Suggestion 4: Cook a meal from scratch. Now I particularly like this one, especially as my dh is a great cook! “Food is destiny," one psychologist commented. "We are what we eat in every sense of the word. And food is the physical pleasure that lasts longest in life.”

Suggestion 5: Stroke a cat. Just not our cat, because she bites and that’s stressful.

Suggestion 6: Pat yourself on the back. We’re all great and we deserve to tell ourselves that.

Suggestion 7: Value our friends and family. Having meaningful relationships is a really good way to boost a sense of wellbeing. Different people needs different amounts of intimacy, but we all need connections. Just being part of a web that weaves together, and needs the other parts to exist makes us feel good.

Suggestion 8: And finally – read a romance book (or several!) It’s no surprise to those of us in the know that sales of romances have increased by over 30% during these tough times. Romances are the perfect antidote to anxiety and stress. They take you away from all that. They have happy endings. They make you feel good!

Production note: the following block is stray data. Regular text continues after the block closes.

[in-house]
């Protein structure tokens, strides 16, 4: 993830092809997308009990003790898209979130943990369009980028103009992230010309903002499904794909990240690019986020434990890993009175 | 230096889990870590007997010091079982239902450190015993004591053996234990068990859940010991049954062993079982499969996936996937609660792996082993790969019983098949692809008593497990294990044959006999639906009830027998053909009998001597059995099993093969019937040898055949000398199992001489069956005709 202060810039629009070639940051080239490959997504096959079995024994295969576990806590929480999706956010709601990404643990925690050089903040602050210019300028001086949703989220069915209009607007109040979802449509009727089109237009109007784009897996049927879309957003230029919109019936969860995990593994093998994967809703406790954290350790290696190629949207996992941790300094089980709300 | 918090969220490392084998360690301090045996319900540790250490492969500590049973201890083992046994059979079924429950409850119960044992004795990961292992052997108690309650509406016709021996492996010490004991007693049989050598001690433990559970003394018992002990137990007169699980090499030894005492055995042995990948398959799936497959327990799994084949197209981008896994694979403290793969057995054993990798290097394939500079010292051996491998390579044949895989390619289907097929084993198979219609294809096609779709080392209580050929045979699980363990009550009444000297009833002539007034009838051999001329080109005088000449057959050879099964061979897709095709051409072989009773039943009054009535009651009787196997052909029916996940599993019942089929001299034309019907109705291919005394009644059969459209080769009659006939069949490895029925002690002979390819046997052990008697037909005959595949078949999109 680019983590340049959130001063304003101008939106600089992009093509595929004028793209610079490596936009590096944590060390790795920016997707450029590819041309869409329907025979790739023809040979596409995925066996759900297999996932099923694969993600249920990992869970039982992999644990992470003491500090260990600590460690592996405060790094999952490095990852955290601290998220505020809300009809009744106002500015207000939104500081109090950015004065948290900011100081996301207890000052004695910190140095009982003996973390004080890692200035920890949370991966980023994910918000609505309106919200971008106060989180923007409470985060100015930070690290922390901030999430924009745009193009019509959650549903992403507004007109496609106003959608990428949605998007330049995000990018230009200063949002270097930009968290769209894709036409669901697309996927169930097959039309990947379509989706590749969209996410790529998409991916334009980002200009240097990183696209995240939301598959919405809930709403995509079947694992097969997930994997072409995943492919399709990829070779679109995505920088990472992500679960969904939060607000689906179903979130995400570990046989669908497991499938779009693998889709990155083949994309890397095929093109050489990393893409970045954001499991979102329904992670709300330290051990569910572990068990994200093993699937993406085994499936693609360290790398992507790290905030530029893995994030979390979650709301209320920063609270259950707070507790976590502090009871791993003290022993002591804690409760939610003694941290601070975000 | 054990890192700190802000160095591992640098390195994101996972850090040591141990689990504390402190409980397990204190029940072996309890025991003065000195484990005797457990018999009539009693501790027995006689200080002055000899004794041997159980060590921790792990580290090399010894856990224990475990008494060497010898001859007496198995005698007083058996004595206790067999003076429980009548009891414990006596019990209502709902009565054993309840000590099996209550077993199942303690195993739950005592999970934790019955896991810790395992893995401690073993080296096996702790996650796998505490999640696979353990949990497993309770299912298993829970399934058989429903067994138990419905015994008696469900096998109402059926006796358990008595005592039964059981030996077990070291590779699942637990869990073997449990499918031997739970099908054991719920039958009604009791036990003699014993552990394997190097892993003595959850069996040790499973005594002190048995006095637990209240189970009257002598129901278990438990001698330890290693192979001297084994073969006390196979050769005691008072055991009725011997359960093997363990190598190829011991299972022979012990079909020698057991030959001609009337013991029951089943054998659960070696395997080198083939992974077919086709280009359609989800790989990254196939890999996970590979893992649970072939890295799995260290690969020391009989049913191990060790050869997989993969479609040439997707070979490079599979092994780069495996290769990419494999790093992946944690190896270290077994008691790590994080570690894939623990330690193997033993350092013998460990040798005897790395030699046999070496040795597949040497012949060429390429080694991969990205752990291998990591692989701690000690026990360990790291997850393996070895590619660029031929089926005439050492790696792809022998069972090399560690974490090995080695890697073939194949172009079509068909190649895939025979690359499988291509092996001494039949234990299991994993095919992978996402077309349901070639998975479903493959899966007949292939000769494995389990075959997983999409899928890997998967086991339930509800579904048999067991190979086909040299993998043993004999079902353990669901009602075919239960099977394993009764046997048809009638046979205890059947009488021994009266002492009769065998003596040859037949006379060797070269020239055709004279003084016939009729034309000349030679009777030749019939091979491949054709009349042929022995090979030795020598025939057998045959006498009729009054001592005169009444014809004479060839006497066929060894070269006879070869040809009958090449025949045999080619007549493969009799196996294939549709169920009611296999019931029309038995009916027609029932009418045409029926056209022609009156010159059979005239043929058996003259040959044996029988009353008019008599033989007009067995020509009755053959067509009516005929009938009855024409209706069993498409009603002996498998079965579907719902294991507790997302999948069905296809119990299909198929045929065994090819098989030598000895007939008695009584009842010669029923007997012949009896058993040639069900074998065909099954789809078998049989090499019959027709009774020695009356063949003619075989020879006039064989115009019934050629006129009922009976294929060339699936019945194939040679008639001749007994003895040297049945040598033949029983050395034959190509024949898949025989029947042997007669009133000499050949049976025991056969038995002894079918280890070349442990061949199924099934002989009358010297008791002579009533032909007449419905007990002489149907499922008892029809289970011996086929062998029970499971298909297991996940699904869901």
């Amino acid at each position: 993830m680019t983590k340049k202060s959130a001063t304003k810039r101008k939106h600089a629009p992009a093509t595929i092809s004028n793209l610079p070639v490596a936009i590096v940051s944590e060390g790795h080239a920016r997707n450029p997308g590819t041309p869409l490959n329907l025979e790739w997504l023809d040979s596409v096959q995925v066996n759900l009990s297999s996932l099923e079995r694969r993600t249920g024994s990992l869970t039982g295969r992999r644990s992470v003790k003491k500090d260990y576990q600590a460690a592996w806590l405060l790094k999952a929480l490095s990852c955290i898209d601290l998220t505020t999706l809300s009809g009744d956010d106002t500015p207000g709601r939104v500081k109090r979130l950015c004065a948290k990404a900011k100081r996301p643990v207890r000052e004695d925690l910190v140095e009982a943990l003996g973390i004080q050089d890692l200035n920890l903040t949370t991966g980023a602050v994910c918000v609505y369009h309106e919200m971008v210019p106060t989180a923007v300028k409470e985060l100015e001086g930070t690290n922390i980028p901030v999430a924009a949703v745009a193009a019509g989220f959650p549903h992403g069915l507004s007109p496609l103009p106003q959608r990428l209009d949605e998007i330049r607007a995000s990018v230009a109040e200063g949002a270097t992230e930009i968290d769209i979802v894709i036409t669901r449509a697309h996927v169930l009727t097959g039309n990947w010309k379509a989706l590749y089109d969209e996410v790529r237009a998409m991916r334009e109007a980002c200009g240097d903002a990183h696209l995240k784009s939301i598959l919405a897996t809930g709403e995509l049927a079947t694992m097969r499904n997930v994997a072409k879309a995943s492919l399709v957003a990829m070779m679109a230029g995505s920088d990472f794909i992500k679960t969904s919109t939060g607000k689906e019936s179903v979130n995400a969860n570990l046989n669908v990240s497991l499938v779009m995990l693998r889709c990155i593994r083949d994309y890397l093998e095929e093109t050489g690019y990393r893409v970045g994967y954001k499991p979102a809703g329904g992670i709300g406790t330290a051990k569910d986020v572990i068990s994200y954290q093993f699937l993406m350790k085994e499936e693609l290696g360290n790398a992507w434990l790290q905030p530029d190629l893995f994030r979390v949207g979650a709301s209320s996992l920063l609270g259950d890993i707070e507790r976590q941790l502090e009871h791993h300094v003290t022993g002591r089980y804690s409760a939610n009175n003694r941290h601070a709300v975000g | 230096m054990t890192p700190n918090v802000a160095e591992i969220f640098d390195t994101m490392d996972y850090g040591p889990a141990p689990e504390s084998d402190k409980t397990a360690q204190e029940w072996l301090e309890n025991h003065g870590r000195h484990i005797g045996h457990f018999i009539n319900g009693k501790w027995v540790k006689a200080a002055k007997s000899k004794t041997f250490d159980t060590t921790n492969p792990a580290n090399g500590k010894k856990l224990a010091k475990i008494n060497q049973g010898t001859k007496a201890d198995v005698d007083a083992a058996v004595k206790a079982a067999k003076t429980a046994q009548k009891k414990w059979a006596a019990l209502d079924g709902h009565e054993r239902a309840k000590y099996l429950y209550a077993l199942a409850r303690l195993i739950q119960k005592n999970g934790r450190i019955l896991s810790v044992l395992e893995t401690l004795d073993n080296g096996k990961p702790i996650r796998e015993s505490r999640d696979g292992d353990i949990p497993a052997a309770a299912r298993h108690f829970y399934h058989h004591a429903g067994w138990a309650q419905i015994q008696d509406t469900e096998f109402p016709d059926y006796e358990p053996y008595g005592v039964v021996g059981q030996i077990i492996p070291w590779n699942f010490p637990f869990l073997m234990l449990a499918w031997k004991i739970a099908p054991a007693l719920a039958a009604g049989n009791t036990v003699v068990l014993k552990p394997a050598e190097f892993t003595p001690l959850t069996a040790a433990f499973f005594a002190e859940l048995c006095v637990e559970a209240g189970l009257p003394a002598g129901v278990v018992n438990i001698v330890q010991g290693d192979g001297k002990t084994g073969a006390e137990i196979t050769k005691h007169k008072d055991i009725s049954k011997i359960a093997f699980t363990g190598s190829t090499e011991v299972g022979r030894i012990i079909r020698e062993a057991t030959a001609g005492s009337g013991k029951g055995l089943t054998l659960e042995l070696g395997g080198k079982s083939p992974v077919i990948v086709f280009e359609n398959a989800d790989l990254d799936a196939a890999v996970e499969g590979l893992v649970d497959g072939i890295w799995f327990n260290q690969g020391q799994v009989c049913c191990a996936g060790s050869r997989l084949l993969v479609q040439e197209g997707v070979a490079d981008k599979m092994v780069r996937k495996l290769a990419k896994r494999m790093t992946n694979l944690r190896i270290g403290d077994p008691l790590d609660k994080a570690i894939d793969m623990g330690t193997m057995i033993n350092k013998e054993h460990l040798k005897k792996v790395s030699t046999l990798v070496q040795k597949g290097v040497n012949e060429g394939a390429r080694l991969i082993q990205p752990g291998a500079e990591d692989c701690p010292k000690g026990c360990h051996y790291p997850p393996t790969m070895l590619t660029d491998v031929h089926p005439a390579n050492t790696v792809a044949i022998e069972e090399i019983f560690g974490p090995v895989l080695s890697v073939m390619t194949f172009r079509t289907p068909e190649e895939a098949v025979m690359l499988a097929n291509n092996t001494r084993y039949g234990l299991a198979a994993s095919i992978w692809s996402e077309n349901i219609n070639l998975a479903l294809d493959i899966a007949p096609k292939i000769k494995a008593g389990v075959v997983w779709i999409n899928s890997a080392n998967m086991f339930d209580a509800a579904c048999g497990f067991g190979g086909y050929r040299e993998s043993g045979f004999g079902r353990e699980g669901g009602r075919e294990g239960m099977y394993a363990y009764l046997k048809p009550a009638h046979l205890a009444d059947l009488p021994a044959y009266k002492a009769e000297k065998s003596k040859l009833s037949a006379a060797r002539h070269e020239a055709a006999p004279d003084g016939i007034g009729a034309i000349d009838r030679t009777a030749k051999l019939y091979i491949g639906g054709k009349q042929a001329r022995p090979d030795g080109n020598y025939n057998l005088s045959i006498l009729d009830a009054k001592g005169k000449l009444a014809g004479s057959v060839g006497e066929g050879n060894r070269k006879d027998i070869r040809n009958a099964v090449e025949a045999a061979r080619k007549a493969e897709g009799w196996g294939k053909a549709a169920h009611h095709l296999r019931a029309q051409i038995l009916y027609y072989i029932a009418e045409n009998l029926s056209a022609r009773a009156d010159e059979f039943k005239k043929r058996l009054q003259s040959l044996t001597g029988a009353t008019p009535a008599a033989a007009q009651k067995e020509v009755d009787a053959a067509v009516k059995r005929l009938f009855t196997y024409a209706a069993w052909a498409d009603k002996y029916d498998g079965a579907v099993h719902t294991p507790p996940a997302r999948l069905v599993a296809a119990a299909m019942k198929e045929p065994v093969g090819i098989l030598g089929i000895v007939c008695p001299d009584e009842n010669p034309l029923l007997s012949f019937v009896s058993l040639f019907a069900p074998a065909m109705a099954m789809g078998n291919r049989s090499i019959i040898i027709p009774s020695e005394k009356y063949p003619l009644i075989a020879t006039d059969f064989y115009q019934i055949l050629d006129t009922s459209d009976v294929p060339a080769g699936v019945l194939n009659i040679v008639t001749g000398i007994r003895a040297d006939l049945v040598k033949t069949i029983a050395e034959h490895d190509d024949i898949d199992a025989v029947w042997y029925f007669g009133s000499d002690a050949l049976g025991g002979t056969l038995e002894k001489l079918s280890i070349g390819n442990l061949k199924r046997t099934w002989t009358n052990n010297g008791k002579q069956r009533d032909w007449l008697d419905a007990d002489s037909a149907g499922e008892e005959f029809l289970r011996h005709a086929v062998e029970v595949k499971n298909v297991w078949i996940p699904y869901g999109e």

So what is your preferred form of stress-busting activity? Share the secret!

Thursday, April 9, 2009

I'm indulging my passion...

...For history. Now, I know that I talk about Ashdown House a lot but it is one of the most beautiful and atmospheric historic houses in England so I think that's fair enough. The house is now open for the 2009 season and on Saturday April 11th I will be taking my first guided tours around the property. We're hoping for some lovely spring weather and lots of visitors! So just to whet the appetite, here is a picture! And remember - if you live in the UK or you are visiting this year, do call in to see us. We would love to show you round and afterwards you can go for a delicious cream tea in historic Ashbury village! For more information on Ashdown visit the special Ashdown House blog!

Monday, April 6, 2009

Are there too many women in history - or too few?